Establishing a connection with the whenua.

Ngā Pakiaka Mōrehu o te Whenua Trust is an organisation I have been involved with for around 2-3 years now.

We started out as a small group of 2 or 3 whānau from across the Wairau and Te Tauihu, who all shared a common interest in learning more about our rohe (tribal area) and the culturally significant sites within it.  Unfortunately, the local iwi offer very little in the way of regular hui and wānanga specific to the Wairau.  There were several reo and  rangatahi programs that sufficiently catered to the needs of our people, but nothing tailored toward going out onto the whenua and physically visiting some of our more obscure and less visible wahi tapu and tupuna..

On 17 June 2016, around 15 people met in front of Rangitāne House to hear about the kōrero of the pouwhenua (Te Huataki) that stands next to it.  This kōrero was delivered by Richard Bradley, who was the driving force behind the 2009 Wairau Bar repatriation and was also a key figure in the settlement of the Kurahaupō claims. It was from this point that a day long journey around the Wairau began, before ending up at up at Otauira (Robin Hood Bay) to hear the final kōrero  about Ihaia Kaikorua.  This was the famous Rangitāne chief who on this same day at a nearby location in 1840, signed the Treaty on behalf of our people.

We filmed the hikoi that day and it can still be VIEWED HERE.

Link to NPMotW video

 Richard Bradley, Rangitane Kaumātua and respected historian.

At the completion of the day it was apparent to us all that we needed to keep this momentum going, as everyone present indicated a strong desire to attend another hikoi if it were organised the following month.  It was from here that the concept of Ngā Pakiaka grew.  We had interest and support from whānau and we had the knowledge and experience of those willing and qualified to teach the kōrero.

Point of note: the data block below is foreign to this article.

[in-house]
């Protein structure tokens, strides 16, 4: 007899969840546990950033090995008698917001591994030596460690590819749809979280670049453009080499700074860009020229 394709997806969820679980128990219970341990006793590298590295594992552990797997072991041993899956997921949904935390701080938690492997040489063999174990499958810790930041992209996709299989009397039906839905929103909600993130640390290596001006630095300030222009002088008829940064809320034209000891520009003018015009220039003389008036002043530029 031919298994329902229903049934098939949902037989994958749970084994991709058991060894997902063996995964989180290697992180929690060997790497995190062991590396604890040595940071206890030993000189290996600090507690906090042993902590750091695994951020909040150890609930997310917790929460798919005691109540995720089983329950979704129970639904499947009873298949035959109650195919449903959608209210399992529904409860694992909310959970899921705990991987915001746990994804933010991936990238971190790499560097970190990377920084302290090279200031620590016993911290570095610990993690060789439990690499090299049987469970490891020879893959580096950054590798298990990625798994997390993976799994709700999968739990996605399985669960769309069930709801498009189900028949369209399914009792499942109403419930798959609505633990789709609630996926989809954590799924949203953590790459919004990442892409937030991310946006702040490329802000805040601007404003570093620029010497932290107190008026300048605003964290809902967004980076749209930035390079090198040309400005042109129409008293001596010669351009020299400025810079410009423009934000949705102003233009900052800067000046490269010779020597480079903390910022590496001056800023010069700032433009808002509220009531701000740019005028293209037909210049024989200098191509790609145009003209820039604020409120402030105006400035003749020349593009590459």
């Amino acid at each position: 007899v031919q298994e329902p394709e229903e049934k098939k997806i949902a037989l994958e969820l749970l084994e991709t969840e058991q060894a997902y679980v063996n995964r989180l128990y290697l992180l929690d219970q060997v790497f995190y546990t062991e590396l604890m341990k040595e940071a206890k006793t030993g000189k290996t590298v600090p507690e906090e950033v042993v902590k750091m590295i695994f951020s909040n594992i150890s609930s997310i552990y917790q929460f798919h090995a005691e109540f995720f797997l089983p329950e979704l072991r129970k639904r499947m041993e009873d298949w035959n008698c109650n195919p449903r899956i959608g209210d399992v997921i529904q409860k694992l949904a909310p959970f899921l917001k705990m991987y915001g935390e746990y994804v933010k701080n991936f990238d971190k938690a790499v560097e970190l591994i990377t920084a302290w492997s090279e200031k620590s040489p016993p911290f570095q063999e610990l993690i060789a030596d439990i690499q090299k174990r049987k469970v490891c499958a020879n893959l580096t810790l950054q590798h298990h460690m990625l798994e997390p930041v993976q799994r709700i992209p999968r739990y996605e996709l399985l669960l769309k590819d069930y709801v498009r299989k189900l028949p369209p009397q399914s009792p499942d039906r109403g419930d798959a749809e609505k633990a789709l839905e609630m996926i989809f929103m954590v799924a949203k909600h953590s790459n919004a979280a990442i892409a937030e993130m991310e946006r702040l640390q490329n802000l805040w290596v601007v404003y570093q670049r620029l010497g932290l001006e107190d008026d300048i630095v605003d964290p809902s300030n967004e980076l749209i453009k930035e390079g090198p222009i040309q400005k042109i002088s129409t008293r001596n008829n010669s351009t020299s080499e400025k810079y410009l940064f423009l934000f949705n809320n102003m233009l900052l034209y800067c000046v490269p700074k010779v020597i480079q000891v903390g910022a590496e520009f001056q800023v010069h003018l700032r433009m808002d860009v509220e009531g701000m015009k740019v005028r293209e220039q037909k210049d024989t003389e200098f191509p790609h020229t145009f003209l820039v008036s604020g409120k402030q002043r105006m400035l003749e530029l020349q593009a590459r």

We funded the first few events ourselves, all chipping in for kai and taking our own vehicles, which is no different to the old stories of how whānau have done things in the past. But it soon became evident that more and more people were wanting to attend and that we would need to consider resourcing this properly in order to do it well. We started to dream bigger and realise that this was a perfect opportunity for us to grow the knowledge of everyone, rather than just a few.  The obvious choice would have been to approach our iwi, Rangitāne o Wairau, and ask that they resource it from their $50 million property and cash portfolio, but unfortunately the political landscape at the time was an unhealthy one and the Trustees were more focused on suing themselves (literally) and thinking of hākari, so we knew there was little chance of getting that support.

Eventually it was the efforts of Liz McElhinney, who wrote a successful application to Te Pūtahitanga o Te Waipounamu, which enabled us to begin on our path that lead us to where we are today.  To this day we remain infinitely grateful to the staff and the directors at Te Pūtahitanga, not just for their financial support, but also for their belief in our vision and concept.

Our wānanga have now grown in numbers from the original 15 people who stood on the beach at Otauira (Robin Hood Bay) 3 years ago. We now have to set the maximum limit of attendees at 50 people per wānanga,  which usually fills within the first 24 hours of releasing the pānui.  As positive as this may seem, the issue we’ve found with this success is that it is often really hard to tell whānau that they can’t attend because our quota has been reached. For the last 2 events we have had to stretch out our attendee list to cater for between 60 and 70 people. On top of that, we now regularly receive requests from non-whānau or general members of the public who have seen some of our events advertised and also want to attend.  It was something we had to think hard about as group, to weigh up whether we were now extending outside of original scope and vision of what we had set out to achieve.  Eventually we decided to make some of our events available to the public as well, because we recognised the value of inclusion rather than exclusivity, and the natural responsibility we have as ahi kaa to promote our culture in a positive way.